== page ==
Unlike his father, Vijaynagar ruler Deva Raya II is a forceful and powerful ruler. He succeeds in repelling invasions by Ahmad Shah while holding Mudgal fort.

1436 - 1458

Aladdin Ahmad Shah II



Ahmad Shah has taken over much of the Vijayanagar empire by this point. The Portuguese have also recently arrived in southern India, seizing many of the ports on the western coast that the Vijayanagar empire has until recently controlled.

1458 - 1461

Aladdin Humayun Zalim Shah


1461 - 1463

Nizam Shah / Nizam-Ud-Din Ahmad III

Son. Acceded aged 8 supported by a regency council.

1463 - 1482

Mohammed Shah III Lashkari

Brother. Acceded aged about 8.

1465 - 1470

Virupaksha Raya seizes the Vijaynagar throne from his failed cousin, but still loses the Konkan coast (including Goa, Chaul, and Dabul) by 1470 to Mahmud Gawan, the Bahamani vizier (prime minister), when he is sent to conquer the area by Mohammed Shah.

1466 - 1481

Mahmud Gawan

Vizier and driving force behind the sultanate's rapid expansion.


Palace intrigues cause the downfall of the vizier. Mahmud Gawan, categorised as an Afaqui, has found it difficult to win the trust and confidence of the people of the Deccan. He is executed at the age of seventy by Muhammad Shah (a Deccan) for his policy of the rapid expansion of the sultanate which has made matters worse between the Deccanis and the Afaquis.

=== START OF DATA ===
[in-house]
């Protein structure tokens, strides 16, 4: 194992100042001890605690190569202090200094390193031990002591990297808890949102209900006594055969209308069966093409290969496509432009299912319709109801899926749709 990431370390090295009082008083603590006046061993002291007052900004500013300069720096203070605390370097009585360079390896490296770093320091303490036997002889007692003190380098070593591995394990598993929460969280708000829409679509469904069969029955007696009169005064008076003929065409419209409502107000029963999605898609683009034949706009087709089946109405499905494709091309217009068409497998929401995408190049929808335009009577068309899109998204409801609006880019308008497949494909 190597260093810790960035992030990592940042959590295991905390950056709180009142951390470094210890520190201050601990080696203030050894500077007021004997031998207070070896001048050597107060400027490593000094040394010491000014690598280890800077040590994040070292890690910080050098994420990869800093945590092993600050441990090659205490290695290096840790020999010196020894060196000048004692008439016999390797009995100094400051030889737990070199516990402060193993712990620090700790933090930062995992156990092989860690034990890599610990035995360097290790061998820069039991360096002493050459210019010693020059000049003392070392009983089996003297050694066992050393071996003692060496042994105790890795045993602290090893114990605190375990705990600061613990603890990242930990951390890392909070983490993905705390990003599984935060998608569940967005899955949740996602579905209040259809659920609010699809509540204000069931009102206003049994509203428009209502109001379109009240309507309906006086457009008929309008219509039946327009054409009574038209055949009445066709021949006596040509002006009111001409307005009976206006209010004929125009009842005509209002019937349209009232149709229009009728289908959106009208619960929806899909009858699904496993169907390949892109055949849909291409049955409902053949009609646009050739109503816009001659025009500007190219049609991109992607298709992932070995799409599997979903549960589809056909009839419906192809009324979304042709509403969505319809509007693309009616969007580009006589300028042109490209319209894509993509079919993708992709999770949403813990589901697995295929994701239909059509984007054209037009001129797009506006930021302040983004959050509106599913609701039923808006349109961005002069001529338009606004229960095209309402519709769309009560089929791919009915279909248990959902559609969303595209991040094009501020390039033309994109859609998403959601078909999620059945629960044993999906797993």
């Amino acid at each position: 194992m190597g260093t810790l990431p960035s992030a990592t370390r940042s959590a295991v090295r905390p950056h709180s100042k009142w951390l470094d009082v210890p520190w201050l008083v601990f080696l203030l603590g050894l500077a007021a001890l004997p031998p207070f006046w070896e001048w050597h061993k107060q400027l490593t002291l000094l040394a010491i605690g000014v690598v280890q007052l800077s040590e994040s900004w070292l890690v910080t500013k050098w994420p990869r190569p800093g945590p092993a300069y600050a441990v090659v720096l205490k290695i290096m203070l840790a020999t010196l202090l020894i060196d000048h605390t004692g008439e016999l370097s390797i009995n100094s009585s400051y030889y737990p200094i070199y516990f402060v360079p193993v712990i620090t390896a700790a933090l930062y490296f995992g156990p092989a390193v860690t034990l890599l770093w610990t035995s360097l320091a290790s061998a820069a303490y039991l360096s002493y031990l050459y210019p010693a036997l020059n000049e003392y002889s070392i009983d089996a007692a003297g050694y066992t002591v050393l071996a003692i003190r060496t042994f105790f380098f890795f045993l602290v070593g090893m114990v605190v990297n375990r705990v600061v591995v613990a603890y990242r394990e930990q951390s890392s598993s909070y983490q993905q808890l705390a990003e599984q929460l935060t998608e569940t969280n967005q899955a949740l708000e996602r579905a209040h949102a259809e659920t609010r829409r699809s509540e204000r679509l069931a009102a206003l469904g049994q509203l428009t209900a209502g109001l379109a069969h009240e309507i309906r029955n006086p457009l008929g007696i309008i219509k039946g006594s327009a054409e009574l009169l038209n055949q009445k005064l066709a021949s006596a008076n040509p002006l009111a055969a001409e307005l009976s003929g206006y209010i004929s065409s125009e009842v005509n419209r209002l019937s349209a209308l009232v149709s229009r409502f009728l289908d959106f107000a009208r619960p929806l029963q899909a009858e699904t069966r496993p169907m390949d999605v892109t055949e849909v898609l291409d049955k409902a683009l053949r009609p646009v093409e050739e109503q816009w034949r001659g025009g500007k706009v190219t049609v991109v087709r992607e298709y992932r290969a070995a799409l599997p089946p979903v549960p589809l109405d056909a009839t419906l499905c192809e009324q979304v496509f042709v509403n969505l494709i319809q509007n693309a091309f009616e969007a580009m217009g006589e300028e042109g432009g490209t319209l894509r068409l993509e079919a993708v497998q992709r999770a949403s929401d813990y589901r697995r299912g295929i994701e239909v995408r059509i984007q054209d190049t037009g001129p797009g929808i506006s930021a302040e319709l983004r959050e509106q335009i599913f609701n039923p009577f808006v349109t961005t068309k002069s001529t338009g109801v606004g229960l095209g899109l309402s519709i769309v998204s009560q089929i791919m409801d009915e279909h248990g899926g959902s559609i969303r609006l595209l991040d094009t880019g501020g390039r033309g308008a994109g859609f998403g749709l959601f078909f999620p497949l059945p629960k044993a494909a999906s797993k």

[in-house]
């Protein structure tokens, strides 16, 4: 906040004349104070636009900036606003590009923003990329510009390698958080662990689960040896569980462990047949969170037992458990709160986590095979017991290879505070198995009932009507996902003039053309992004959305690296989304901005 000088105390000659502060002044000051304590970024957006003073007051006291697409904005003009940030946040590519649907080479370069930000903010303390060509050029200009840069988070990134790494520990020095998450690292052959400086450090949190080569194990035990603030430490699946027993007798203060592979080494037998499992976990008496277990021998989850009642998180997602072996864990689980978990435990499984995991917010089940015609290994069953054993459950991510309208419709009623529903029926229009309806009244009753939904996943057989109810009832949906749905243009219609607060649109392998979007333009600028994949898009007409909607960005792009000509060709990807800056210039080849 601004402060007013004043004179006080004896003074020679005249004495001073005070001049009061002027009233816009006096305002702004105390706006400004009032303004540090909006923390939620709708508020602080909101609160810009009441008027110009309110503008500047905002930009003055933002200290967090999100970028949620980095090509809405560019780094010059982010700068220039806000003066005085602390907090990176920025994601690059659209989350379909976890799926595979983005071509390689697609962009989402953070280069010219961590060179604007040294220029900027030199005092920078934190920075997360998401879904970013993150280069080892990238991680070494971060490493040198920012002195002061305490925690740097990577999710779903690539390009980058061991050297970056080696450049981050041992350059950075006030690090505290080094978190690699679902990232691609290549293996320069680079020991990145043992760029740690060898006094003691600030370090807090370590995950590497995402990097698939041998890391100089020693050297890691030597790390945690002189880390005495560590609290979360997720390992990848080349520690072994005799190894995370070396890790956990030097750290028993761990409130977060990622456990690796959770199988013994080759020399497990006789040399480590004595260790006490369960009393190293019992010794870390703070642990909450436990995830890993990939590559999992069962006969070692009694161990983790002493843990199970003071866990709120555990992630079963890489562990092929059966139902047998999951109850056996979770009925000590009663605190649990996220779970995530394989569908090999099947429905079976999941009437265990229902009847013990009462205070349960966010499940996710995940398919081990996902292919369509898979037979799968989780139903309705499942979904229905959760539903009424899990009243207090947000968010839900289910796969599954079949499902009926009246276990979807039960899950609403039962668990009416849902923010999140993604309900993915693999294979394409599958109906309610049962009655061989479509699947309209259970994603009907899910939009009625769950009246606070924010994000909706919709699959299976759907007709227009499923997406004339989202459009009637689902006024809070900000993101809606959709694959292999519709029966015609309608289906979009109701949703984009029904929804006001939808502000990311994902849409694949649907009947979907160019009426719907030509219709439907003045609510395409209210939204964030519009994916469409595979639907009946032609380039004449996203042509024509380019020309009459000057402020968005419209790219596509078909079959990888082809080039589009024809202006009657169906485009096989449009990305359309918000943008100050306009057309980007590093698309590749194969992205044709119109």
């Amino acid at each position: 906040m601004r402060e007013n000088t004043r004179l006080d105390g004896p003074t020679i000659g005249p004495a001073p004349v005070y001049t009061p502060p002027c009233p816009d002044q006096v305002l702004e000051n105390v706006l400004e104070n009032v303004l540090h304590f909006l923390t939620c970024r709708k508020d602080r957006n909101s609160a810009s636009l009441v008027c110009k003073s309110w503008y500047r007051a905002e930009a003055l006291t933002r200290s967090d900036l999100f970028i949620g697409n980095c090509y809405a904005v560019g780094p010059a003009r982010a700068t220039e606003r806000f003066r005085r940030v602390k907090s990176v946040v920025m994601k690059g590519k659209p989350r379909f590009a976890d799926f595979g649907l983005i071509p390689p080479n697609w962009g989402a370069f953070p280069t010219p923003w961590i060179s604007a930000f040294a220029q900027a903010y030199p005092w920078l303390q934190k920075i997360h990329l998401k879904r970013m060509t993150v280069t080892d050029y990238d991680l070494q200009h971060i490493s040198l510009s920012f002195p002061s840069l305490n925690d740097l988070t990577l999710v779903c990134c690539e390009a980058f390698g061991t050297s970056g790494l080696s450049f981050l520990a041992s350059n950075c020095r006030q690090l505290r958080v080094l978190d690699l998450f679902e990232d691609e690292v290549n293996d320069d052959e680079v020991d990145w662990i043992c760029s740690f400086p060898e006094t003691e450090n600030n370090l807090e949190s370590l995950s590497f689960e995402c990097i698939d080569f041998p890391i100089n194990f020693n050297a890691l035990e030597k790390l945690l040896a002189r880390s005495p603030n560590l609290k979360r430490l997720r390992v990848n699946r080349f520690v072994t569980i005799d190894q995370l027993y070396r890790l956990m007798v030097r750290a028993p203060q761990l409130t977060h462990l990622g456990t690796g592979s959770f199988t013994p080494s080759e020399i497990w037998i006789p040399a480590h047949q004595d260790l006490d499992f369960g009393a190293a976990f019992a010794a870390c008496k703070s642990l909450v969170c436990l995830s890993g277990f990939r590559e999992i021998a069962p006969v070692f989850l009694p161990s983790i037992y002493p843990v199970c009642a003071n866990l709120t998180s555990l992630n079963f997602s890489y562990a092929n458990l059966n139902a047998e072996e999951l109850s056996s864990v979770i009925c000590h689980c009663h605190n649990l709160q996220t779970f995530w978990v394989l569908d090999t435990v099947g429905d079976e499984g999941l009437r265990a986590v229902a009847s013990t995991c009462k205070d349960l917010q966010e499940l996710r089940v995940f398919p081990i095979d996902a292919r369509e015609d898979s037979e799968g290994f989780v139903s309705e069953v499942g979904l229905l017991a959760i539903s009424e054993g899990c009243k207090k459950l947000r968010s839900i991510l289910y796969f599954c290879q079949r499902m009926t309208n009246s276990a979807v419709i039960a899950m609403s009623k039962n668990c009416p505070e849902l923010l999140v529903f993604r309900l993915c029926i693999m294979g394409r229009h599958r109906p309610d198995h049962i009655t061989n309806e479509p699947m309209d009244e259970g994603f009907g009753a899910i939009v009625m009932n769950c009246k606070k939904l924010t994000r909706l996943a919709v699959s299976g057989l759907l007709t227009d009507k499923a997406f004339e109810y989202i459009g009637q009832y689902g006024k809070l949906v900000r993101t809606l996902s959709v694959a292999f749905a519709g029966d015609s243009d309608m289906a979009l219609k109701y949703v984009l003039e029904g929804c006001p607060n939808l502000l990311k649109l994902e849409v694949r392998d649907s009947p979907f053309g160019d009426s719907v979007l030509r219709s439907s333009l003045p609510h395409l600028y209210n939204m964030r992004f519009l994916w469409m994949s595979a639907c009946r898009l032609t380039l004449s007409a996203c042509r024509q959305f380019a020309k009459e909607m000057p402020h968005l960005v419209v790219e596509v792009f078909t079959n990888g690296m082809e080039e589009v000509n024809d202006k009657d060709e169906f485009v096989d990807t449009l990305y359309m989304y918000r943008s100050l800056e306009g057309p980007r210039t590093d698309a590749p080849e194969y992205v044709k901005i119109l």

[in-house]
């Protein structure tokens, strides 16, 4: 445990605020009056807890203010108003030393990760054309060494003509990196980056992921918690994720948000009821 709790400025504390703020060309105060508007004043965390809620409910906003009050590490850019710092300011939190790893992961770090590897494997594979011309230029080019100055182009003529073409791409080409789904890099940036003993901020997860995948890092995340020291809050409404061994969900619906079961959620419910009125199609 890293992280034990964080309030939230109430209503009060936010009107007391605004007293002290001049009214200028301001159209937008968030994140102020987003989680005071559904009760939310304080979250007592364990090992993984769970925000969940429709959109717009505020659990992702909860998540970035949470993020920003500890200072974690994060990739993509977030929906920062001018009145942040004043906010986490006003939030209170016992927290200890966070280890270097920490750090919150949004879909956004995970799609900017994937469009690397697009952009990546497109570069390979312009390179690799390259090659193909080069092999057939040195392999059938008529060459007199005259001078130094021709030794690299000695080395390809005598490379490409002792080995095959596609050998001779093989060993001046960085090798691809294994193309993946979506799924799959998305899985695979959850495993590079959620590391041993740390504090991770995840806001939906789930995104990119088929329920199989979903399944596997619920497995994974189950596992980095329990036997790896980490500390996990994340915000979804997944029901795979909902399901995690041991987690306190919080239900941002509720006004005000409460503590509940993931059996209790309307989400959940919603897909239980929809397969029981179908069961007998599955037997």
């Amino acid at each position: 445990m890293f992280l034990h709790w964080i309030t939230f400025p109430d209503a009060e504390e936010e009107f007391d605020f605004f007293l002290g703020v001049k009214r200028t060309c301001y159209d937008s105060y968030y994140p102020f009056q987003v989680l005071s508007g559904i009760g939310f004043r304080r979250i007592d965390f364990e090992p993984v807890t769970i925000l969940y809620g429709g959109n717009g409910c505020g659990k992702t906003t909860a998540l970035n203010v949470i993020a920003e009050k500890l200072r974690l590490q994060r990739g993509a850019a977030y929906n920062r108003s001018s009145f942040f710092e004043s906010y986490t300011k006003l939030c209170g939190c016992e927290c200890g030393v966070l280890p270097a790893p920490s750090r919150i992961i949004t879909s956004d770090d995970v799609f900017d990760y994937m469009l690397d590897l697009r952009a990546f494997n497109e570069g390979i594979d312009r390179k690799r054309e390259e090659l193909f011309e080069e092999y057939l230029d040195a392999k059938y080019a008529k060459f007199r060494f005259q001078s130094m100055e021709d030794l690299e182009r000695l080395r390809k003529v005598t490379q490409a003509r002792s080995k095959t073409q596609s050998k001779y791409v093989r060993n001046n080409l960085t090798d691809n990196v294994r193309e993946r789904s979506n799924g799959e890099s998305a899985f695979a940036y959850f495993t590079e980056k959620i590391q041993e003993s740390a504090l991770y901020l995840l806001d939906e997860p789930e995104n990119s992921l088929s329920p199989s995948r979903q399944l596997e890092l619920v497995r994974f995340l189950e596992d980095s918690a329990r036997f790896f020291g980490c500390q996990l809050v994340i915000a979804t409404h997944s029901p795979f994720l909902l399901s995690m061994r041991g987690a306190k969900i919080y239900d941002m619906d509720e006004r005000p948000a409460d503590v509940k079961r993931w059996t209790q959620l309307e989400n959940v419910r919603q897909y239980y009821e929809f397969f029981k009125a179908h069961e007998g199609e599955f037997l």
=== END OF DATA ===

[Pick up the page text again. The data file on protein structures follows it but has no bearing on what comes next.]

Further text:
1473 - 1490

Fath-Allah Imad ul-Mulk

Sarlashkar and then governor of Berar province.

? - 1490

Nizam-ul-Mulk Malik Hasan Bahri

Governor/prime minister of Ahmednagar province. Murdered.

1482 - 1518

Mohammed Shah IV / Mahmud Shah


1489 - 1504

Qasim Barid

Prime minister of Bidar province.

1490 - 1510

Yusuf Adil Shah

Governor of Bijapur province.


Nizam-ul-Mulk Malik Hasan Bahri, the prime minister of the province of Ahmednagar, is murdered. His son, Malik Ahmed, the governor of the Bahamani province of Junnar (near Nasik), declares independence. Fath-Allah, the target of an assassination plot by the Bahamani sultan, also declares his independence. The Bahamani sultanate begins to disintegrate, eventually splitting into five independent sultanates at Ahmednagar (under Malik Ahmad), Berar (under Fath-Allah), Bidar (which remains closely aligned to the Bahamani sultan), Bijapur, and Golconda.